Dr McLellan says, although she’s not working on anything specific to prompt government intervention on the co-payment issue, she intends to advance conversations with officials and continue to talk with community pharmacists.
“All change starts with a discussion.”
Cabinet minister Dr Woods alerted Dr McLellan to the discounters’ practices after asking Christchurch
pharmacist Des Bailey, president of the Pharmacy Guild of New Zealand, about it.
Mr Bailey says Dr Woods raised the discounter issue after asking about workforce burnout when she was
on a constituency visit to his pharmacy in late February.
The Selwyn Village Pharmacy owner says he welcomed the interest from a Cabinet minister and Dr McLellan, and hopes the issue will be picked up from a political angle, rather than a financial one.
The Commerce Commission told Pharmacy Today in 2019 that it didn’t consider the discounters had
predatory pricing as they didn’t have “substantial market power”. The body considered the practice of
free scripts to be greater competition, and wouldn’t look at the matter further, senior communications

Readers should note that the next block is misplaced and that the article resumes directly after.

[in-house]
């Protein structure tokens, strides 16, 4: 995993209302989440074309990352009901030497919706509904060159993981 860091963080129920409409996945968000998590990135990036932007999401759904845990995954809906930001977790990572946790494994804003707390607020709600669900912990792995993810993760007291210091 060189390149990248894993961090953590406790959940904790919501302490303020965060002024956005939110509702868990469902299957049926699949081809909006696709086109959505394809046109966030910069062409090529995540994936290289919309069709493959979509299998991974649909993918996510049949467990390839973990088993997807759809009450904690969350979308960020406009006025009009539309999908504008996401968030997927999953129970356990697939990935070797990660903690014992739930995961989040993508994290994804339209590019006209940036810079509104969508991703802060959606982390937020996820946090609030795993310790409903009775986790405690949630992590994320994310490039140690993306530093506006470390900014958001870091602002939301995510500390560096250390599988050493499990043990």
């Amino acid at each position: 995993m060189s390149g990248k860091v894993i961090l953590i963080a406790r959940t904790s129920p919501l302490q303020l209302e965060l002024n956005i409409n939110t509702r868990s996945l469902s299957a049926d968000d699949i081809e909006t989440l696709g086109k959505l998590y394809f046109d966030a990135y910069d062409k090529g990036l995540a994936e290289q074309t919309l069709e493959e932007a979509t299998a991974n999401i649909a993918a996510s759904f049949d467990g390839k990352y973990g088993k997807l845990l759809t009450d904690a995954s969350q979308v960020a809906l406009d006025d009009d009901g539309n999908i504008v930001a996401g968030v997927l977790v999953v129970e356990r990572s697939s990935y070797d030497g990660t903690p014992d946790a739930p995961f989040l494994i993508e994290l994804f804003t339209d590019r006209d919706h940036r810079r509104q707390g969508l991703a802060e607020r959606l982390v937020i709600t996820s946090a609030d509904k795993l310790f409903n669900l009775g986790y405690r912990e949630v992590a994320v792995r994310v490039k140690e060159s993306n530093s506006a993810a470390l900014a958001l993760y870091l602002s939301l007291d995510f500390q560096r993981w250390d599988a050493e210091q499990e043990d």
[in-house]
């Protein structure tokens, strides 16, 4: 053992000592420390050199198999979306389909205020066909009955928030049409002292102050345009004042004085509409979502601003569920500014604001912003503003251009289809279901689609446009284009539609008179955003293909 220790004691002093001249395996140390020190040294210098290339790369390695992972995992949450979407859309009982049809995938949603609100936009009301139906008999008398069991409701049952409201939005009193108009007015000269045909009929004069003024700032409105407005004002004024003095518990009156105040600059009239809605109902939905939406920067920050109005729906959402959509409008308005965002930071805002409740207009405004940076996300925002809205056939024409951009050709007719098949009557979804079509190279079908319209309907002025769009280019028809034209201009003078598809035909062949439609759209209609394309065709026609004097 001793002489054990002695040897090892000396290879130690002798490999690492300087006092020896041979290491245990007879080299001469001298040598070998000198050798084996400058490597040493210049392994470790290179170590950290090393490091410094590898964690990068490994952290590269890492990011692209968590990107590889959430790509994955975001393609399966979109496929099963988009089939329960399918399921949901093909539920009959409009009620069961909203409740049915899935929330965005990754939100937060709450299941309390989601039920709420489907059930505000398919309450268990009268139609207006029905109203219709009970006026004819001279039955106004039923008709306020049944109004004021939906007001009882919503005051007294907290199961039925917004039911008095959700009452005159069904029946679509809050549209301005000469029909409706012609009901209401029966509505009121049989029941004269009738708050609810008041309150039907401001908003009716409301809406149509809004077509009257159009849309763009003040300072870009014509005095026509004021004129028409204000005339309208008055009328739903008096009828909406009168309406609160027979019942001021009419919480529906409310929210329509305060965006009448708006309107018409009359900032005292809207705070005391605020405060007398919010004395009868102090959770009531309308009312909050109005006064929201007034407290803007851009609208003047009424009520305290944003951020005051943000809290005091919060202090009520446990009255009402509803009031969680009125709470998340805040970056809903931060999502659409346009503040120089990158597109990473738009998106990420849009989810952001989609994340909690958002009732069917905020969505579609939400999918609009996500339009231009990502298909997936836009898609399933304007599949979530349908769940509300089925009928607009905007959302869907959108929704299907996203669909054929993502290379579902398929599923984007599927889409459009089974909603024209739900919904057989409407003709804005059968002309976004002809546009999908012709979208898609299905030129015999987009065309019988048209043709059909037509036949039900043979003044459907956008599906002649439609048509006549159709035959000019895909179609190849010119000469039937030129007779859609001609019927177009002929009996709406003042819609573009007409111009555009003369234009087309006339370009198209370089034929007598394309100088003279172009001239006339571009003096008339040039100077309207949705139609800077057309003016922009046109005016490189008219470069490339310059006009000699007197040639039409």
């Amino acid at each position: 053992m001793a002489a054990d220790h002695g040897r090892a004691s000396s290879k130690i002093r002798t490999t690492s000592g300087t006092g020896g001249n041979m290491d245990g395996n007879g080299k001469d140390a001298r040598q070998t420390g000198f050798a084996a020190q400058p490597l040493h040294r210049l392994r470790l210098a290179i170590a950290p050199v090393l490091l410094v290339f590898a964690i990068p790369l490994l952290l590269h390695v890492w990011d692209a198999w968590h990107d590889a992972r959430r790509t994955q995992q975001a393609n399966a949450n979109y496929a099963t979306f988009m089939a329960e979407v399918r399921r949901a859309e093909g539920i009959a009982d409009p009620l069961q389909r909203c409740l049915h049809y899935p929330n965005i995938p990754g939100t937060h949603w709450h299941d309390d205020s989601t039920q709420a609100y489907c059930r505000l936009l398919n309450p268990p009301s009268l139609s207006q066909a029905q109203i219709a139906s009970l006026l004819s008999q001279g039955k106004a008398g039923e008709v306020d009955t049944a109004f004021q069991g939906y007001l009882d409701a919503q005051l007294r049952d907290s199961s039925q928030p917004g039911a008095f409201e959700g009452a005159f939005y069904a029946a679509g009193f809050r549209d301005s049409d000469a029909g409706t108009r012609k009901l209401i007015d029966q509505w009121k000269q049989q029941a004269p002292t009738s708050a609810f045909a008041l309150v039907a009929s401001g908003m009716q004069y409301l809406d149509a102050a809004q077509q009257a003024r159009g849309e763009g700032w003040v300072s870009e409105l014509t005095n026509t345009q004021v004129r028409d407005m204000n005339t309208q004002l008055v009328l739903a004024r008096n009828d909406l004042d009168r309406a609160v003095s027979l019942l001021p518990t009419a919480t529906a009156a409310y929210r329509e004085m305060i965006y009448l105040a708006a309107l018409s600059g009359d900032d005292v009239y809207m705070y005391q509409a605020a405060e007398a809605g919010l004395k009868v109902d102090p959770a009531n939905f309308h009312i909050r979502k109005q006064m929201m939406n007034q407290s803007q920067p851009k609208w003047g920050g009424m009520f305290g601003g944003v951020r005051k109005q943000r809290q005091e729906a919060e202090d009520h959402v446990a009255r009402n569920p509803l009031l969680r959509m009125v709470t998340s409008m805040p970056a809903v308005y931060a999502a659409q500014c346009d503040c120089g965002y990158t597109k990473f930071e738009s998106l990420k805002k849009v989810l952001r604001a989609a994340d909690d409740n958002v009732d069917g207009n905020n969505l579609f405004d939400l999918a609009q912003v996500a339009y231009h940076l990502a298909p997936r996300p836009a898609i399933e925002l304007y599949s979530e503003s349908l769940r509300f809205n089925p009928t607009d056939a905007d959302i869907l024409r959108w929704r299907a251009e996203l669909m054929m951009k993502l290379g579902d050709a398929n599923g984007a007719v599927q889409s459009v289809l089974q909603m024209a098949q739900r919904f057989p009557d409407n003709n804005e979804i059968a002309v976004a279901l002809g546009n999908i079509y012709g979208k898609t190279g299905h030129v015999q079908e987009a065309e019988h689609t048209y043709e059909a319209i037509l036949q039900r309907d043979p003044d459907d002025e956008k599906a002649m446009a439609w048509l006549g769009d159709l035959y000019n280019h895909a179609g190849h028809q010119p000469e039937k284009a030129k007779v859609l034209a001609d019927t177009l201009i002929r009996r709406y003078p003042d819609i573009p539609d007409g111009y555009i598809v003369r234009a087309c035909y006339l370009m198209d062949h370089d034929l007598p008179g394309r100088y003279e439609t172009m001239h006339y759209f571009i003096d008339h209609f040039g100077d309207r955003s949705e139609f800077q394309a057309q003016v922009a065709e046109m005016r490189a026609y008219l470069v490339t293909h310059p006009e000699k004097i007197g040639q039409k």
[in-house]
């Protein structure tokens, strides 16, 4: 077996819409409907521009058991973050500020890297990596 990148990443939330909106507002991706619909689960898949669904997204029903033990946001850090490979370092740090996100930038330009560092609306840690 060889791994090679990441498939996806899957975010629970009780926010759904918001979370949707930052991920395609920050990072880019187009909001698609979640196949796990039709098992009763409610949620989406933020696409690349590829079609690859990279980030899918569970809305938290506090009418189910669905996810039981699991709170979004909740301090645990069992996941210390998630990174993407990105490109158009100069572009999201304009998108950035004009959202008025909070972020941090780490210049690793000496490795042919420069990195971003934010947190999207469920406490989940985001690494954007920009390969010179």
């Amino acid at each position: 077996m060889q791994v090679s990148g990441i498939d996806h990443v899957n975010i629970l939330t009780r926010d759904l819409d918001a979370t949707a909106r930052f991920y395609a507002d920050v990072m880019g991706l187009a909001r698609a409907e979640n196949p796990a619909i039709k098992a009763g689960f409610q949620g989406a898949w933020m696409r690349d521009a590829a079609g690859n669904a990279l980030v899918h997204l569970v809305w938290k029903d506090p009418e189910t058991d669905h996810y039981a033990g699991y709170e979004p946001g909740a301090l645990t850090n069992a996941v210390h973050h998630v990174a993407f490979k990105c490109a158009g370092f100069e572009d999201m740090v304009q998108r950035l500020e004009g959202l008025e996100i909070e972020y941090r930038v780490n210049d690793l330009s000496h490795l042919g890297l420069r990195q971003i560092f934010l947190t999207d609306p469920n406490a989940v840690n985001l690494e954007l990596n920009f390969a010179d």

adviser Christian Bonnevie said.
This followed Wellington pharmacists Angela Liu and Andrew Irvin complaining to the commission
about anti-competitive behaviour on the part of discounters.
Mr Bailey tells Pharmacy Today: “It sends an ambiguous signal to the consumers when somebody’s charging $5 and somebody’s not.”
“Really, the discounters are manipulating that co-payment to get you into the store to buy a whole
lot of other stuff. If we’re going to have one Health New Zealand and all the 20 DHB’s gone, it would
make sense that we’re all operating off the same platform.”
Mr Bailey adds the co-payment issue exacerbates inequity for people who don’t have access to free
prescriptions in their area.
Professor Paul Hunt
Chief Human Rights Commissioner
31 August 2021
Dear Professor Hunt,
Thank-you for the work the Human Rights Commission has done producing your ‘Framework
Guidelines on the right to a decent home in Aotearoa’ and the welcome announcement that there
will be a National Inquiry into housing referencing Article Three of The Treaty.
United Community Action Network (UCAN) is a Wellington-based community organisation that
works to raise the health and well being issues of marginalized communities and people to
enhance community health, wellness and quality of life for all people.
We have spent much of the last decade searching for a Crown agency willing to provide
substantive support for the housing element in our UCAN Health Charter (attached). The Charter
has been endorsed by over twenty significant organisations, representatives of the two parties in
government, and many people as individuals.
We share all the concerns you have outlined. We have found that, at least in the Wellington